In regards to Wall Street’s unofficial mascot, Krawcheck asks Forbes, “Does it get any more male than that? Maybe a snake.”
The quantitative research is staggering. Just 16 percent of the nation’s 311,000 financial advisors are female. Due to this imbalance, investing is tailored towards men’s interests, leading women to put their money in the bank rather than invest it. Seventy-one percent of all assets controlled by women are held as uninvested cash.
To Krawcheck, this translates to “us boss ladies missing out on major market-gain opportunities and losing out on inflation.”
The reality is that the financial industry does not favor women. It doesn’t speak to their unique financial needs, or address their goals, or speak their language. Women aren’t as interested as men in “beating the market.” Instead, they prefer to think of their investments in terms of goals, like buying a home, starting a business, or paying off a student loan. And as a result, far too many women are sitting on the sidelines instead of making their money work harder for their dreams.
Frustrated and determined to make a difference, Krawcheck had her insight: Make investing seem like a game worth playing by making it appear less like a game.
In 2014, she put that insight to action by launching Ellevest, a female-focused robo-advising platform.
Unlike other robo-advising platforms, Elllevest puts women first. Krawcheck and her team spent over 100 hours interviewing women to ensure that the entire user experience was geared toward the way women think about their money. It connects with the female investor on a deeper, more psychographic level by putting a hyper focus on the realities of being a woman — for example, the greater likelihood of women taking time out of the workforce. Or the fact that their salaries, in general, tend be lower over the course of their careers despite peaking earlier than men’s. It considers the five extra years of a woman’s lifespan when planning for retirement. All of these factors should have a strong influence on investing strategies, and yet Ellevest is the only company making an active effort to recognize them.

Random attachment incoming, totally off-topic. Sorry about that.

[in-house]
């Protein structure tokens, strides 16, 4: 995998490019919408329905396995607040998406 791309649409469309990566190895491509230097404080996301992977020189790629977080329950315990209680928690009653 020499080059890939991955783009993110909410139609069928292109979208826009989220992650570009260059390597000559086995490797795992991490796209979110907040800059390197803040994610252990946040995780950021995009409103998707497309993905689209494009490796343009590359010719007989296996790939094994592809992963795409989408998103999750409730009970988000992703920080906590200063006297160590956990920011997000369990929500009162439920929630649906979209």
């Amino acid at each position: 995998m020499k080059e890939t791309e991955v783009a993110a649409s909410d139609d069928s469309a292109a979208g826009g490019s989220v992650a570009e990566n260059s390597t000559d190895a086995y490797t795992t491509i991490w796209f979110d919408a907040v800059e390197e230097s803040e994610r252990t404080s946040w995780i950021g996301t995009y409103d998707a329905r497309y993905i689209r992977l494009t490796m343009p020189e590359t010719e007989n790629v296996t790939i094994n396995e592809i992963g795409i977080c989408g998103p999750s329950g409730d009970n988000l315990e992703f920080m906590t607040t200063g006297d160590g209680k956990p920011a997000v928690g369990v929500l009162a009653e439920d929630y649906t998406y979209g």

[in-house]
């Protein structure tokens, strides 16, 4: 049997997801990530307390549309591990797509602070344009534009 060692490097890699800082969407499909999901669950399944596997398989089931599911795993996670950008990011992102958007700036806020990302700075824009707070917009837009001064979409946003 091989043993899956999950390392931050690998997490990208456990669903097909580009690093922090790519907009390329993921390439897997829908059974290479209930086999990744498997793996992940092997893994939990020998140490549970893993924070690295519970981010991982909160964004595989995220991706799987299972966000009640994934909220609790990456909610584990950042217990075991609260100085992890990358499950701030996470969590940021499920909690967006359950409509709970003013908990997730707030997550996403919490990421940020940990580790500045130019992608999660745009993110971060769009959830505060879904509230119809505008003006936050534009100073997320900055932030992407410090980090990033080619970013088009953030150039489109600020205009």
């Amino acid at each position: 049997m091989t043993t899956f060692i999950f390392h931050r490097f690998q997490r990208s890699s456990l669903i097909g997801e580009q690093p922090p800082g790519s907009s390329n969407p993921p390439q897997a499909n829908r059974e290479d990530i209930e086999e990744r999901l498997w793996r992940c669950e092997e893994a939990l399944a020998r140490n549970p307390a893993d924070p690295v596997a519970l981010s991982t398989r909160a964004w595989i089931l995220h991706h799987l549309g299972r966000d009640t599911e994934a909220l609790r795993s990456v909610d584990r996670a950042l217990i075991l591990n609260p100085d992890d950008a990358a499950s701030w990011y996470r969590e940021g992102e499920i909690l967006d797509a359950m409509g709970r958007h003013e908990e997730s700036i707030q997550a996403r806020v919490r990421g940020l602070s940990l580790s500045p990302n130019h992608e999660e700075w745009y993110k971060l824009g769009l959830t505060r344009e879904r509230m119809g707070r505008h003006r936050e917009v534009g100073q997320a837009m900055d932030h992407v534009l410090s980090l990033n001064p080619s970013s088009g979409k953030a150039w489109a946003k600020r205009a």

And it’s working. This past March, Ellevest had over 3,000 accounts with $18 million in assets.
Krawcheck has created a brand that allows women to inspire action in themselves. She has given her consumers a self-actualizing experience, and nothing is more valuable to a consumer today. Opening an account with Ellevest means investing in yourself. It’s a company on an inspiring mission to close the investment gender gap, and women want to be a part of that story.
That’s why Ellevest is our Inspiring Action Brand of the Month!